Tuesday, May 01, 2007

Not Quite a Red Letter Day for Vowell and Sedaris

David Sedaris and Sarah Vowell brought a couple of hours of This American Life to this Santa Barbara on Saturday, and the truth be told, I have to spend some time talking about what the truth is. Sedaris opened by indirectly referencing the tempest in the press pot of late created by Alex Heard's article in The New Republic (no link, as it's a pay story--gee, you'd think TNR was as worthy a pub as the News-Press) that calls out Sedaris for making shit up (and he is sort of obsessed with excrement--a diary entry about a Japanese barber with shit-stained hand joins the ranks with the giant turd in the Parisian toilet and his grandma's scary brown towels--, but let's not get sidetracked trying to pin his psycho-development). The question becomes can you lie in nonfiction, and if you do, how horrible a person does it make you.

For it seems writers beyond Heard find fudging your shit to be a big no-no. Oscar Villalon in the San Francisco Chronicle argues there are only two reasons for non-fiction writers to lie:

The first is purely cynical: Nonfiction sells a lot more than fiction. For many readers, books must have some sort of utilitarian purpose -- you have to learn something "real" from it -- and they don't see any point in investing their scarce free time in reading make-believe. It's an ironically ignorant stance, but it exists. Publishers or agents, by calling a work nonfiction that isn't, are hoping certain readers will be more likely to pick it up.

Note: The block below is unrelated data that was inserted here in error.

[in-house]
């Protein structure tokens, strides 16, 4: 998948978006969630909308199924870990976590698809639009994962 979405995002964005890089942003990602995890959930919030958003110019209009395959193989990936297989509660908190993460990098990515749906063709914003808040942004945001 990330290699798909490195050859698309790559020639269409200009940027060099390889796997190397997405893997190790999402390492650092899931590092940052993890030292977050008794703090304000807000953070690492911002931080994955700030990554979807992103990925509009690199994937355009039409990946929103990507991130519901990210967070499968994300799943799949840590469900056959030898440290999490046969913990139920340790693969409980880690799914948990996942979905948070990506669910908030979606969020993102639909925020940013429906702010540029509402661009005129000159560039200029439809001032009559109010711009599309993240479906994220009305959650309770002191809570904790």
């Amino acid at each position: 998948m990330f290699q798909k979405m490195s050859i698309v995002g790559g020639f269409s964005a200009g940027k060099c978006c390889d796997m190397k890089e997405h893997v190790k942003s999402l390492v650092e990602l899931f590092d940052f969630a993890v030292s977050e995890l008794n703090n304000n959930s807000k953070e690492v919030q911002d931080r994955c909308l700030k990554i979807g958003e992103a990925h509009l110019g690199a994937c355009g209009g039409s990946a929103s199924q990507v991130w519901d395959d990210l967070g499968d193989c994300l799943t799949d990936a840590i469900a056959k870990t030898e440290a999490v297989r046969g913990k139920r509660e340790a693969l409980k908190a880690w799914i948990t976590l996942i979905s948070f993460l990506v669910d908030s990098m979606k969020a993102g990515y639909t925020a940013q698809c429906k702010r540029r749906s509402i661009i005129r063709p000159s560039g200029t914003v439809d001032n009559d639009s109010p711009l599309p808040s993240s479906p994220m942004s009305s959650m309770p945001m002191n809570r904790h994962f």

The second reason is laziness: In another irony, a writer doesn't have to work as hard to create the verisimilitude and the nuance a novelist must render to make his world recognizable and true when he already has the reader's suspension of disbelief. The book is labeled nonfiction, so however incredible the actions and descriptions therein, they must be believed. After all, truth is stranger than fiction.

I don't mean to get bogged down in attacking these two points, as the first suggests most readers aren't very smart ("golly gee, if I'm going to bother to read, I better get me some book-learning"), and the second suggests readers are very gullible ("he told me it's true so it must be, golly gee"). Instead, I have to point out that Villalon ignores the 20th century and the thinking that got done in it that suggests we might not ever know anything, and that Heisenberg's Uncertainty Principle applies to literature as much as the arts. Terms like fiction and nonfiction are both fiction, at this point, and each and every reader has to figure out what's "true" and what's "funny" and if those two words have to do anything at all with each other.

Meanwhile, back to the stage of the Arlington in Santa Barbara, upon which Sedaris never mentioned the to-do directly, but instead joked about the two things he would say that were untrue that evening, and would also go on to talk about his wife Gail. And how her poor uterus fell out in shock upon learning about the drug-addict writer (the never mentioned, yet pardoned, yet savaged James Frey) who lied in his book she loved so much. In the meantime Sedaris wondered if his fibs compared to a country claiming another country had some bad weapons and used that lie to invade the other country...sure enough, we seem awfully eager to castigate our writers and let our politicians not be driven from office with pitchforks and torches. It's one thing to re-create quotes from your childhood; it's absolutely another to sit quietly like a George Tenet till that book deal comes through. But maybe that's just me.